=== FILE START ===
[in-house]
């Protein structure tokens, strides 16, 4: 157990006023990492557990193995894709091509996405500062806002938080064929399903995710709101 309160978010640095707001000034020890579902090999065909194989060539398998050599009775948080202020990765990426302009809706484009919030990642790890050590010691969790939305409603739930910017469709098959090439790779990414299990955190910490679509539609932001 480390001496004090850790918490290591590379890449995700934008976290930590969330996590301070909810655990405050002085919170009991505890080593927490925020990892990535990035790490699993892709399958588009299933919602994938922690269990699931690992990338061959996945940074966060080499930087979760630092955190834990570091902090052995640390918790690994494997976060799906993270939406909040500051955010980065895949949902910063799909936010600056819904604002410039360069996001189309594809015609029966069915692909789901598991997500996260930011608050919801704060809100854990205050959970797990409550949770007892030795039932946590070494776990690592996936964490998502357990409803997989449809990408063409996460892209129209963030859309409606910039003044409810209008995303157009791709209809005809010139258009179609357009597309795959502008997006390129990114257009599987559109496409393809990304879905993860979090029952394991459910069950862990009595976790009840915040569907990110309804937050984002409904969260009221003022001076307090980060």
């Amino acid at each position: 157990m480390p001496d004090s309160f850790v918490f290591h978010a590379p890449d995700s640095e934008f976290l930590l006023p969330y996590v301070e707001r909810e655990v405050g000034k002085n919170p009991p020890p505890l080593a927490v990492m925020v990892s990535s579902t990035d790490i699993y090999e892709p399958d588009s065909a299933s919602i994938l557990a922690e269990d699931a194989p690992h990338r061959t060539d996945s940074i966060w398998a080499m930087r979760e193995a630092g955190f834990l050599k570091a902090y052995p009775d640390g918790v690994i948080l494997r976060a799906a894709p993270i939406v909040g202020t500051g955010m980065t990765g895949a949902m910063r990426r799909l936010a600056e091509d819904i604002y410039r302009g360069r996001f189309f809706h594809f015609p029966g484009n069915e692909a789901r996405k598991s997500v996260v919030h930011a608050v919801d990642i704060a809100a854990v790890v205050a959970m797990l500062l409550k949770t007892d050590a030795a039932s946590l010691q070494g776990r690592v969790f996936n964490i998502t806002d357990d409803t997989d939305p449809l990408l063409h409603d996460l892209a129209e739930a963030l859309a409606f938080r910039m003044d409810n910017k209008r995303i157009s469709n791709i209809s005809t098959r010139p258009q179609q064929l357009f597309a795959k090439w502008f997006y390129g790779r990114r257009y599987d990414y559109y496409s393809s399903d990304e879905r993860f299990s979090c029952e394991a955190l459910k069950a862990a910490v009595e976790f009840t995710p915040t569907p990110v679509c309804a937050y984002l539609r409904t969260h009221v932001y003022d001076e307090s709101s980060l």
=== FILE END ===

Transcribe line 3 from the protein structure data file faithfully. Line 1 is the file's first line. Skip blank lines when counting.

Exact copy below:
């Amino acid at each position: 157990m480390p001496d004090s309160f850790v918490f290591h978010a590379p890449d995700s640095e934008f976290l930590l006023p969330y996590v301070e707001r909810e655990v405050g000034k002085n919170p009991p020890p505890l080593a927490v990492m925020v990892s990535s579902t990035d790490i699993y090999e892709p399958d588009s065909a299933s919602i994938l557990a922690e269990d699931a194989p690992h990338r061959t060539d996945s940074i966060w398998a080499m930087r979760e193995a630092g955190f834990l050599k570091a902090y052995p009775d640390g918790v690994i948080l494997r976060a799906a894709p993270i939406v909040g202020t500051g955010m980065t990765g895949a949902m910063r990426r799909l936010a600056e091509d819904i604002y410039r302009g360069r996001f189309f809706h594809f015609p029966g484009n069915e692909a789901r996405k598991s997500v996260v919030h930011a608050v919801d990642i704060a809100a854990v790890v205050a959970m797990l500062l409550k949770t007892d050590a030795a039932s946590l010691q070494g776990r690592v969790f996936n964490i998502t806002d357990d409803t997989d939305p449809l990408l063409h409603d996460l892209a129209e739930a963030l859309a409606f938080r910039m003044d409810n910017k209008r995303i157009s469709n791709i209809s005809t098959r010139p258009q179609q064929l357009f597309a795959k090439w502008f997006y390129g790779r990114r257009y599987d990414y559109y496409s393809s399903d990304e879905r993860f299990s979090c029952e394991a955190l459910k069950a862990a910490v009595e976790f009840t995710p915040t569907p990110v679509c309804a937050y984002l539609r409904t969260h009221v932001y003022d001076e307090s709101s980060l």